Elasticity of Adaptation

The crucial final identifier within our ontology is that of post-turmoil adaptation, exemplifying the incredible elasticity of humanity. Turmoil focuses on many eighteenth-century manifestations of resilience such as Bernardin de Saint-Pierre’s reinvention of self during the Revolution, or Isabelle de Charrière’s snappiness with discontent émigré-e-s. Recently, the Covid-19 pandemic has provided us with endless recent examples of post-turmoil adaptations and resilience: where government lockdowns engendered everything from shifts in perspective to epiphanies, the world quickly coined the telling term the new normal, and snapped into a universe of masks, hand sanitiser and vaccination certs. To study turmoil is to reveal the perpetual elasticity of the human world and its striking adaptability. This book highlights and celebrates humanity’s dramatic ability to adapt, to repair, to forge on. But it also exposes a new dark side, which must surely become the focus of a future study on humanity’s concomitant ability to swiftly blank the turmoil within its serially new adaptations or accommodations: we suffer, we adapt … and we ultimately forget.

– Síofra Pierse (University College Dublin)

Les Antiquités dépaysées

Charlotte Guichard and Stéphane Van Damme’s Les Antiquités dépaysées is the March volume in the Oxford University Studies in the Enlightenment series. This book is the first on the geopolitics of antiquarianism in the eighteenth century. In this blog post Charlotte Guichard and Stéphane Van Damme discuss this new publication and how the volume came to exist.

In recent decades there has been a proliferation of conferences, books and articles that have rethought antiquarian knowledge in a global context in art history, history of material culture, and the history of knowledge. They were mainly based on the idea of the long – even deep – history of Antiquity and on a comparative approach between cultures of collecting. There were also perspectives on the history of Antiquity more rooted in the colonial world or addressing global Renaissance. In all these cases, the aim was to break with the disciplinary genealogies of modern archaeology in order to recapture the early modern period.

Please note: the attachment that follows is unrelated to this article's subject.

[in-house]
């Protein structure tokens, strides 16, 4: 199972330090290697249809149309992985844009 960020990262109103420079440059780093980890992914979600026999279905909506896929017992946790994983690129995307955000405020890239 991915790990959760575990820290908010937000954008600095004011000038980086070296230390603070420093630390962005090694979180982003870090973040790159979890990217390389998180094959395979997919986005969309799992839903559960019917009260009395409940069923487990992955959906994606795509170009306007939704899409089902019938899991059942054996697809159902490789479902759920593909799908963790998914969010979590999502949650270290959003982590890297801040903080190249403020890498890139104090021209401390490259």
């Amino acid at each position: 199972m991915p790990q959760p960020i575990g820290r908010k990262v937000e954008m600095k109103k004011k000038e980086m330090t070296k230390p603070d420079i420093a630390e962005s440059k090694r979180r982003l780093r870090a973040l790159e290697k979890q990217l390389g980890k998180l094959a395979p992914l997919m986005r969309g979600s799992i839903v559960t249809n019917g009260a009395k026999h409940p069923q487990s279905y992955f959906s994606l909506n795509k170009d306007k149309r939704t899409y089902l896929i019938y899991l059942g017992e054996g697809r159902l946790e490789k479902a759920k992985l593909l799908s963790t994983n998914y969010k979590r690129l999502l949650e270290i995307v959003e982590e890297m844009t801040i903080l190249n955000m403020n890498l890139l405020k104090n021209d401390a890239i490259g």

Our viewpoint in this book was slightly different: we questioned the idea that antiquarian curiosity was an anthropological invariant, and we also wanted to interrogate further the shift from antiquarianism to archaeology that occurred during the Enlightenment. We come from two different but complementary backgrounds: Charlotte Guichard comes from art history and has done a lot of work on collecting, expertise and the world of objects, and Stéphane Van Damme comes from the history of science and has taken an interest in urban antiquities. This volume is therefore the result of a series of meetings that took place in Paris that aimed to pool the approaches of a new generation of historians and art historians who belong to different historiographical fields and who have been sensitized to the question of the circulation of antiques in the eighteenth century in worlds and spaces as different as the Mughal Empire, the Chinese Empire, the Arabian Peninsula and the Middle East, the Spanish empires in New Spain, or the antiquarian culture in the young Republic of the United States.